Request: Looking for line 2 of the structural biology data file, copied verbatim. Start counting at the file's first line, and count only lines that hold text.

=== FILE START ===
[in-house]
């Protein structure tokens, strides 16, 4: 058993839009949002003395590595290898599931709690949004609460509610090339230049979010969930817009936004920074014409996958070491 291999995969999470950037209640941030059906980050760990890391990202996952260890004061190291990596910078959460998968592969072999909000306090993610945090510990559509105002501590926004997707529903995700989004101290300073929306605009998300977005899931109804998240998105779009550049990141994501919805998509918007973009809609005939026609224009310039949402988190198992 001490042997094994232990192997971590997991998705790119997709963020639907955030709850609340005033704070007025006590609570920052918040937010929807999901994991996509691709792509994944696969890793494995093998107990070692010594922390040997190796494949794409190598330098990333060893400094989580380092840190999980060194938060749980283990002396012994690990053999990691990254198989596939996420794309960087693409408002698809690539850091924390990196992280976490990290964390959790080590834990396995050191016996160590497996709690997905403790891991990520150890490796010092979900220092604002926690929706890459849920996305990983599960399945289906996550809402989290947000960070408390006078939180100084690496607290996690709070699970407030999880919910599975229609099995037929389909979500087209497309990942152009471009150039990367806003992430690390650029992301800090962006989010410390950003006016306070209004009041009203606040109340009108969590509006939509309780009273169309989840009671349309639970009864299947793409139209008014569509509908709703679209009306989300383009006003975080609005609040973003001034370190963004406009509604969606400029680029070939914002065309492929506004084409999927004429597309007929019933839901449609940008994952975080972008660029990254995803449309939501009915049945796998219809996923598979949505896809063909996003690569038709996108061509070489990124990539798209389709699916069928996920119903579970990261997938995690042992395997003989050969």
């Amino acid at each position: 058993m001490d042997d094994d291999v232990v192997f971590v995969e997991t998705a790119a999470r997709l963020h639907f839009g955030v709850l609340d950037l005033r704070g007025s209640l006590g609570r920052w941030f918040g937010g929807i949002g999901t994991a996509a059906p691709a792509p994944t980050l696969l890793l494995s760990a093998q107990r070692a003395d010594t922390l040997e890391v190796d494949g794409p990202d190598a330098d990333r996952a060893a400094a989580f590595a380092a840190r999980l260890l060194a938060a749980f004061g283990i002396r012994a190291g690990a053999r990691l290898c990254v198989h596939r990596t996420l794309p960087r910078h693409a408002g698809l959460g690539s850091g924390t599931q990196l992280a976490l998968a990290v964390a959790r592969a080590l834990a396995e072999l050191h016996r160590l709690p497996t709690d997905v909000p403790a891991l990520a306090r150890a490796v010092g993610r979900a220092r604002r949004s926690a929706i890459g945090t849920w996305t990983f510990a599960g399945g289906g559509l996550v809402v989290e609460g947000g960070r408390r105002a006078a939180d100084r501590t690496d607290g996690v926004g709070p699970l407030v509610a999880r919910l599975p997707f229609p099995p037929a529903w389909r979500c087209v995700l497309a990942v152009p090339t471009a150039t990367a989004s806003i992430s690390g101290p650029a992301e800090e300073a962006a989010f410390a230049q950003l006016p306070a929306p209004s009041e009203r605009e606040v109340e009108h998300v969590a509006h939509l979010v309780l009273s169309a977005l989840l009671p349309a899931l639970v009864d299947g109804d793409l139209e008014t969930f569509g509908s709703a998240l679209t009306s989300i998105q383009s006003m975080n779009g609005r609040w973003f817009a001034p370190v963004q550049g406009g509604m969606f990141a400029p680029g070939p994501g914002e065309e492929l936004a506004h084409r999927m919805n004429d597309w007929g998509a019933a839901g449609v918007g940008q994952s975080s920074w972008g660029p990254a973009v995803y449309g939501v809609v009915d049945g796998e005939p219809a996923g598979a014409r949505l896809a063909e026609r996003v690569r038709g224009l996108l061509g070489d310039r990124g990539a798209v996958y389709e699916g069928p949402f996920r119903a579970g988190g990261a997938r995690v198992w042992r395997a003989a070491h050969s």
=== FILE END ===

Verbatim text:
């Protein structure tokens, strides 16, 4: 058993839009949002003395590595290898599931709690949004609460509610090339230049979010969930817009936004920074014409996958070491 291999995969999470950037209640941030059906980050760990890391990202996952260890004061190291990596910078959460998968592969072999909000306090993610945090510990559509105002501590926004997707529903995700989004101290300073929306605009998300977005899931109804998240998105779009550049990141994501919805998509918007973009809609005939026609224009310039949402988190198992 001490042997094994232990192997971590997991998705790119997709963020639907955030709850609340005033704070007025006590609570920052918040937010929807999901994991996509691709792509994944696969890793494995093998107990070692010594922390040997190796494949794409190598330098990333060893400094989580380092840190999980060194938060749980283990002396012994690990053999990691990254198989596939996420794309960087693409408002698809690539850091924390990196992280976490990290964390959790080590834990396995050191016996160590497996709690997905403790891991990520150890490796010092979900220092604002926690929706890459849920996305990983599960399945289906996550809402989290947000960070408390006078939180100084690496607290996690709070699970407030999880919910599975229609099995037929389909979500087209497309990942152009471009150039990367806003992430690390650029992301800090962006989010410390950003006016306070209004009041009203606040109340009108969590509006939509309780009273169309989840009671349309639970009864299947793409139209008014569509509908709703679209009306989300383009006003975080609005609040973003001034370190963004406009509604969606400029680029070939914002065309492929506004084409999927004429597309007929019933839901449609940008994952975080972008660029990254995803449309939501009915049945796998219809996923598979949505896809063909996003690569038709996108061509070489990124990539798209389709699916069928996920119903579970990261997938995690042992395997003989050969």